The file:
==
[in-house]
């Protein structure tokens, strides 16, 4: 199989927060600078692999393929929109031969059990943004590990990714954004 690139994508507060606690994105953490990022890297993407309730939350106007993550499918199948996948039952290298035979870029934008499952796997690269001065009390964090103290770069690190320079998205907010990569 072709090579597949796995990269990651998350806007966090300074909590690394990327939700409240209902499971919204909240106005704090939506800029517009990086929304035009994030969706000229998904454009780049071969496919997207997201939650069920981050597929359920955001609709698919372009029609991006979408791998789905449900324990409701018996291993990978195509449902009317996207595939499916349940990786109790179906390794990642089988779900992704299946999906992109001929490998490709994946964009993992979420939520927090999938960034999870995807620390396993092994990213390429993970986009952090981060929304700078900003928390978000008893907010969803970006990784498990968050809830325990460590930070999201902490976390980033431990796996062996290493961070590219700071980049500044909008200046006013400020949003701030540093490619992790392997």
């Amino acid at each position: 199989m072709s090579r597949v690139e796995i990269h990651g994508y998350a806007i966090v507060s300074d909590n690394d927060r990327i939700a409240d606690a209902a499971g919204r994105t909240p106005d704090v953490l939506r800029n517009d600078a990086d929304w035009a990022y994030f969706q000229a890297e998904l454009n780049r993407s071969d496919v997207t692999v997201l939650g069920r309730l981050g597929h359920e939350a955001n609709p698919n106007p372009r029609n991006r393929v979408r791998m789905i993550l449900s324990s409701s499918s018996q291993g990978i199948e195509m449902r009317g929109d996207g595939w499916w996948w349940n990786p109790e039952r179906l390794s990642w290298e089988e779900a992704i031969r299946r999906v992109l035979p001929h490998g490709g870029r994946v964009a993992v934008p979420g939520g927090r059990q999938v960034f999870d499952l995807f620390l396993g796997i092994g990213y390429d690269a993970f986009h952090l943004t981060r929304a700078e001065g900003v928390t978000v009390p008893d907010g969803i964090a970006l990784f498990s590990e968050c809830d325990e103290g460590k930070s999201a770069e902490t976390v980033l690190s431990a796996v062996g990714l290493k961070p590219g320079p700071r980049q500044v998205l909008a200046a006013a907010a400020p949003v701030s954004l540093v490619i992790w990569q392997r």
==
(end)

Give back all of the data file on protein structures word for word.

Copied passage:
[in-house]
């Protein structure tokens, strides 16, 4: 199989927060600078692999393929929109031969059990943004590990990714954004 690139994508507060606690994105953490990022890297993407309730939350106007993550499918199948996948039952290298035979870029934008499952796997690269001065009390964090103290770069690190320079998205907010990569 072709090579597949796995990269990651998350806007966090300074909590690394990327939700409240209902499971919204909240106005704090939506800029517009990086929304035009994030969706000229998904454009780049071969496919997207997201939650069920981050597929359920955001609709698919372009029609991006979408791998789905449900324990409701018996291993990978195509449902009317996207595939499916349940990786109790179906390794990642089988779900992704299946999906992109001929490998490709994946964009993992979420939520927090999938960034999870995807620390396993092994990213390429993970986009952090981060929304700078900003928390978000008893907010969803970006990784498990968050809830325990460590930070999201902490976390980033431990796996062996290493961070590219700071980049500044909008200046006013400020949003701030540093490619992790392997």
């Amino acid at each position: 199989m072709s090579r597949v690139e796995i990269h990651g994508y998350a806007i966090v507060s300074d909590n690394d927060r990327i939700a409240d606690a209902a499971g919204r994105t909240p106005d704090v953490l939506r800029n517009d600078a990086d929304w035009a990022y994030f969706q000229a890297e998904l454009n780049r993407s071969d496919v997207t692999v997201l939650g069920r309730l981050g597929h359920e939350a955001n609709p698919n106007p372009r029609n991006r393929v979408r791998m789905i993550l449900s324990s409701s499918s018996q291993g990978i199948e195509m449902r009317g929109d996207g595939w499916w996948w349940n990786p109790e039952r179906l390794s990642w290298e089988e779900a992704i031969r299946r999906v992109l035979p001929h490998g490709g870029r994946v964009a993992v934008p979420g939520g927090r059990q999938v960034f999870d499952l995807f620390l396993g796997i092994g990213y390429d690269a993970f986009h952090l943004t981060r929304a700078e001065g900003v928390t978000v009390p008893d907010g969803i964090a970006l990784f498990s590990e968050c809830d325990e103290g460590k930070s999201a770069e902490t976390v980033l690190s431990a796996v062996g990714l290493k961070p590219g320079p700071r980049q500044v998205l909008a200046a006013a907010a400020p949003v701030s954004l540093v490619i992790w990569q392997r």